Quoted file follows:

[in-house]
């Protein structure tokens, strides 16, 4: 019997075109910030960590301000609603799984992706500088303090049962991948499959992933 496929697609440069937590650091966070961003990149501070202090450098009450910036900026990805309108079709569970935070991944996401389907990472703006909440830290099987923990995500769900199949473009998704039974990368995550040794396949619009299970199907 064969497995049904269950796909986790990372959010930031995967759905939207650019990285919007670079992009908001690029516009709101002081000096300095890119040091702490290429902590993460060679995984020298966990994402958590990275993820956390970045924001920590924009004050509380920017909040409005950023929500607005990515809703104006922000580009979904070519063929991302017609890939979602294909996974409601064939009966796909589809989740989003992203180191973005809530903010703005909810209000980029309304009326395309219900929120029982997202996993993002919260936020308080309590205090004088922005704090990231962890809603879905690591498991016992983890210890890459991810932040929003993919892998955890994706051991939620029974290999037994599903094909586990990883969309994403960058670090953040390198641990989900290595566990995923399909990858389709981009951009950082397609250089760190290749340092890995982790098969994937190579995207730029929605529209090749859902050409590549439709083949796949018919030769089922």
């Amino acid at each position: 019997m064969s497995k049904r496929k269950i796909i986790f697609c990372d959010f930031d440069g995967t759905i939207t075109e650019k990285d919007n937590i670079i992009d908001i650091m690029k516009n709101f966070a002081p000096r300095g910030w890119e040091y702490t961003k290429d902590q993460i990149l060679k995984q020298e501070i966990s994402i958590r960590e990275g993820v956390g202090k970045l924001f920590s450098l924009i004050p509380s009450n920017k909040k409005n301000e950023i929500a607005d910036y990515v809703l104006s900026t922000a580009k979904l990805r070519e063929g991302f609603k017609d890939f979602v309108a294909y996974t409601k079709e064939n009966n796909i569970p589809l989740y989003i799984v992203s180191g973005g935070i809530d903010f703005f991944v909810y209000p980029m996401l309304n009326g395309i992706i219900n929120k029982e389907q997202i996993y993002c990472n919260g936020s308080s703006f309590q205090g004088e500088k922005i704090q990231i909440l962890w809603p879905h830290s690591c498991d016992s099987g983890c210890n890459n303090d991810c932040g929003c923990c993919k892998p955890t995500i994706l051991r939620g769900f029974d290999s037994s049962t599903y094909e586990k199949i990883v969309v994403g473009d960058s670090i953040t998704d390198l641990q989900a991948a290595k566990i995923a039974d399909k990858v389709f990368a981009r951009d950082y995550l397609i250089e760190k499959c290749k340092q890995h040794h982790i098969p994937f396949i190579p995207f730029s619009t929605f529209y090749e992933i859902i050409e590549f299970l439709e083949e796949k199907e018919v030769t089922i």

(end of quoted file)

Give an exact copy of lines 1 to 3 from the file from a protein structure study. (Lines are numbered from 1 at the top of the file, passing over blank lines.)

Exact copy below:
[in-house]
């Protein structure tokens, strides 16, 4: 019997075109910030960590301000609603799984992706500088303090049962991948499959992933 496929697609440069937590650091966070961003990149501070202090450098009450910036900026990805309108079709569970935070991944996401389907990472703006909440830290099987923990995500769900199949473009998704039974990368995550040794396949619009299970199907 064969497995049904269950796909986790990372959010930031995967759905939207650019990285919007670079992009908001690029516009709101002081000096300095890119040091702490290429902590993460060679995984020298966990994402958590990275993820956390970045924001920590924009004050509380920017909040409005950023929500607005990515809703104006922000580009979904070519063929991302017609890939979602294909996974409601064939009966796909589809989740989003992203180191973005809530903010703005909810209000980029309304009326395309219900929120029982997202996993993002919260936020308080309590205090004088922005704090990231962890809603879905690591498991016992983890210890890459991810932040929003993919892998955890994706051991939620029974290999037994599903094909586990990883969309994403960058670090953040390198641990989900290595566990995923399909990858389709981009951009950082397609250089760190290749340092890995982790098969994937190579995207730029929605529209090749859902050409590549439709083949796949018919030769089922």
């Amino acid at each position: 019997m064969s497995k049904r496929k269950i796909i986790f697609c990372d959010f930031d440069g995967t759905i939207t075109e650019k990285d919007n937590i670079i992009d908001i650091m690029k516009n709101f966070a002081p000096r300095g910030w890119e040091y702490t961003k290429d902590q993460i990149l060679k995984q020298e501070i966990s994402i958590r960590e990275g993820v956390g202090k970045l924001f920590s450098l924009i004050p509380s009450n920017k909040k409005n301000e950023i929500a607005d910036y990515v809703l104006s900026t922000a580009k979904l990805r070519e063929g991302f609603k017609d890939f979602v309108a294909y996974t409601k079709e064939n009966n796909i569970p589809l989740y989003i799984v992203s180191g973005g935070i809530d903010f703005f991944v909810y209000p980029m996401l309304n009326g395309i992706i219900n929120k029982e389907q997202i996993y993002c990472n919260g936020s308080s703006f309590q205090g004088e500088k922005i704090q990231i909440l962890w809603p879905h830290s690591c498991d016992s099987g983890c210890n890459n303090d991810c932040g929003c923990c993919k892998p955890t995500i994706l051991r939620g769900f029974d290999s037994s049962t599903y094909e586990k199949i990883v969309v994403g473009d960058s670090i953040t998704d390198l641990q989900a991948a290595k566990i995923a039974d399909k990858v389709f990368a981009r951009d950082y995550l397609i250089e760190k499959c290749k340092q890995h040794h982790i098969p994937f396949i190579p995207f730029s619009t929605f529209y090749e992933i859902i050409e590549f299970l439709e083949e796949k199907e018919v030769t089922i």